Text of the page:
“On Not Being in Bangladesh” by D. R. James

“I like writing about where I am.” —Billy Collins

I like writing about where I’m not, such as
my colleague’s cottage standing empty along a pebbly shore,
its insides—yes, knotty-pined, patina’d, I’m pretty sure—
enjoying the respite between peopled summer weekends
or the cushioned silence of winter’s drifts and desolation.

Indeed, for me a good vacation wouldn’t be complete
without the writing of a poem made possible
by the time I might otherwise have spent
cycling through Belarus or Montenegro
or perhaps observing profoundly to my spouse, once more,

and to everyone gathered at some seaside cheese market,
that the tiny countries of Europe are to U.S. states
what Cornish hens are to cuts of beef—
just me if I were doing my part
in re-embedding the ugly American.

It is also a lot of fun simply imagining
that advertised walking tour of Patagonia,
whose vast, steppe-like plains,
according to one encyclopedia,
since I wouldn’t know from experience,

terrace west toward the Andes,
their barren shingle slowly giving way
to porphyry and basalt (types of lava, FYI)
and an increase in annual rain and vegetation.
And since I’ve been told I should get away more,

especially now with the recent re-inflation
of a few of my coronary arteries,
here I don’t go to Slovenia, Guyana, Burkina Faso,
to Trinidad and Tobago, Tanzania,
to the Pacific islands once crushed by Portugal,

to all the homes of the Uralic family of languages—
Hungary, Finland, Estonia, places like that—
to Warsaw, again, thirty-five years later,
to Bæjarins Beztu Pylsur in Reykjavík
for a hotdog smothered in remolaði.

But what I’m really hoping is that the Dalai Lama
will join me when I head for the Tibet that lies
just beyond the plateau of my porch,
which we’d pack up into on the bony back
of a ballpoint pen, with him highlighting old hangouts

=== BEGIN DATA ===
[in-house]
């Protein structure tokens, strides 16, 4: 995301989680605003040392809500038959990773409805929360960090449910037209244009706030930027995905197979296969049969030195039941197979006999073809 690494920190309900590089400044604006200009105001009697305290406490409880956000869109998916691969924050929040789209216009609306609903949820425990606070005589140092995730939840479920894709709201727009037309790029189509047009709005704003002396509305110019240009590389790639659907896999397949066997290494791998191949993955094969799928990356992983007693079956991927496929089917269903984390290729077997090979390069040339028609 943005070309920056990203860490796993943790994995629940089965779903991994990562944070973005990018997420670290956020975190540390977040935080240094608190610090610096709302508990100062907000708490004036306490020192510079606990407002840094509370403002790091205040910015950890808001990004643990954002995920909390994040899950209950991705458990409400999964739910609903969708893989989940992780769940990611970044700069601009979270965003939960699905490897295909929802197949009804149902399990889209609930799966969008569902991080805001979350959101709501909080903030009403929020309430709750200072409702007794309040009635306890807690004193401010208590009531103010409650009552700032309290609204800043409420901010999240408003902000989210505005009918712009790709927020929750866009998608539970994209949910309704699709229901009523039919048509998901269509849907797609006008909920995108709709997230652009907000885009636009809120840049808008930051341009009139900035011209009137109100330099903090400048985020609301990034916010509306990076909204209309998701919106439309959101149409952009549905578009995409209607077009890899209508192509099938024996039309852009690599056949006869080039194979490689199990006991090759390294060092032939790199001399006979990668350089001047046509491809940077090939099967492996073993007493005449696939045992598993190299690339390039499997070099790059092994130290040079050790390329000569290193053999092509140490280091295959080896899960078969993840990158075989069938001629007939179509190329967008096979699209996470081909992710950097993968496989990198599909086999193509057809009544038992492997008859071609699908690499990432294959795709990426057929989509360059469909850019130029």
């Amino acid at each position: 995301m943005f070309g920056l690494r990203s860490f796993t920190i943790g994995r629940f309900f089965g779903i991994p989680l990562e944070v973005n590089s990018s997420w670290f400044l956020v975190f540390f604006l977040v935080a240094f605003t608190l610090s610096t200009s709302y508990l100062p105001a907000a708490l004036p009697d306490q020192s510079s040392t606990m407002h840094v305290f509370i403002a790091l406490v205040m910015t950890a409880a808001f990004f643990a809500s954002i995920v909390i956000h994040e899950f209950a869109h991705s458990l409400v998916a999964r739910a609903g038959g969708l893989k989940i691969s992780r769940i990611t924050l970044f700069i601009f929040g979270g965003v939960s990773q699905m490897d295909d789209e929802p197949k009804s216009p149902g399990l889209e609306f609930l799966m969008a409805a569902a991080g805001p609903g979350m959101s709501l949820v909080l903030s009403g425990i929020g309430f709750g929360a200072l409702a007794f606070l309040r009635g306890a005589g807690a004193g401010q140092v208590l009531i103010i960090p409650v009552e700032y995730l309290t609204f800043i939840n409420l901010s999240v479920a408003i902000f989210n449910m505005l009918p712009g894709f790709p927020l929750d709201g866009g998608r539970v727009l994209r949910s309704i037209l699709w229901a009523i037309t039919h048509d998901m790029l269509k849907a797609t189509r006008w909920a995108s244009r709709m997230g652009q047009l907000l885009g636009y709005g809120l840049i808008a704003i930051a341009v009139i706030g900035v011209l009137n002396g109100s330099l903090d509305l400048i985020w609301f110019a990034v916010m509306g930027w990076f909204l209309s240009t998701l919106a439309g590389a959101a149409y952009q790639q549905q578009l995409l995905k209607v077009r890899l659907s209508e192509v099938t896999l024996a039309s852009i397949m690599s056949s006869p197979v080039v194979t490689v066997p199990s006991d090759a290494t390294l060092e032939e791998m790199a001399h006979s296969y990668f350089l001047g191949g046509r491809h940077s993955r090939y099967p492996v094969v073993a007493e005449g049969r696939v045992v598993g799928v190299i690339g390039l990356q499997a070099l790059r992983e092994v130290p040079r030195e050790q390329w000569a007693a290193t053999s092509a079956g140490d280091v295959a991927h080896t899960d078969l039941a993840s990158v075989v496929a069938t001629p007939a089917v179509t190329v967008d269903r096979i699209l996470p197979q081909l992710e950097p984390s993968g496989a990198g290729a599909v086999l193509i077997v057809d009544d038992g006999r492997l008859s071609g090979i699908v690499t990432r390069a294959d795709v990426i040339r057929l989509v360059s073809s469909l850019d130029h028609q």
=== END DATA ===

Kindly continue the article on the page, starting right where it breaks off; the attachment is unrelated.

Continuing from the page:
among the rugged heights,
me taking copious notes on the fly,
though that of course wouldn’t mean we’d be any closer
to peace in the world or the end of exile
from all the places where I’m not.

—first published in Sycamore Review

D. R. James’s latest of ten collections are Mobius Trip and Flip Requiem (Dos Madres Press, 2021, 2020); his micro-chapbook All Her Jazz is free, fun, and printable-for-folding at Origami Poems Project; and individual poems have appeared in a wide variety of anthologies and journals. He lives in the woods near Saugatuck, Michigan. You can find his collections on Amazon.com.

“Epigraph” by D. R. James

2021 Best of the Net Nominee

Poems are never completed—they are only abandoned. —Paul Valéry

So as I begin this one—
vowing as an experiment
not to give in to the vice

of revision, that sumo
of manipulation I so try
to apply to my life—

I wonder where I’ll leave it.
Will it be in some sun-warmed clearing,
a rocky outcropping in an old pine forest?

And will I have set out
earlier this morning with getting there in mind?
Maybe it will fall out of my pocket

along a downtown sidewalk
and blow a few feet
until it lodges under a parked car,

the puddle there and the dark
intensifying the metaphor:
a poem’s being abandoned.

Thus bookended by country and city,
both speculations in future tense,
the claim neglects the unfolding.

As if completion weren’t
every word as it comes out,
means and ends at once.

The cone is not container
of future tree. It is cone.
Nor is an old cone empty.

D. R. James’s latest of nine collections are Flip Requiem (Dos Madres, 2020), Surreal Expulsion (Poetry Box, 2019), and If god were gentle (Dos Madres, 2017), and his micro-chapbook All Her Jazz is free, fun, and printable-for-folding at Origami Poems Project. He lives in the woods near Saugatuck, Michigan.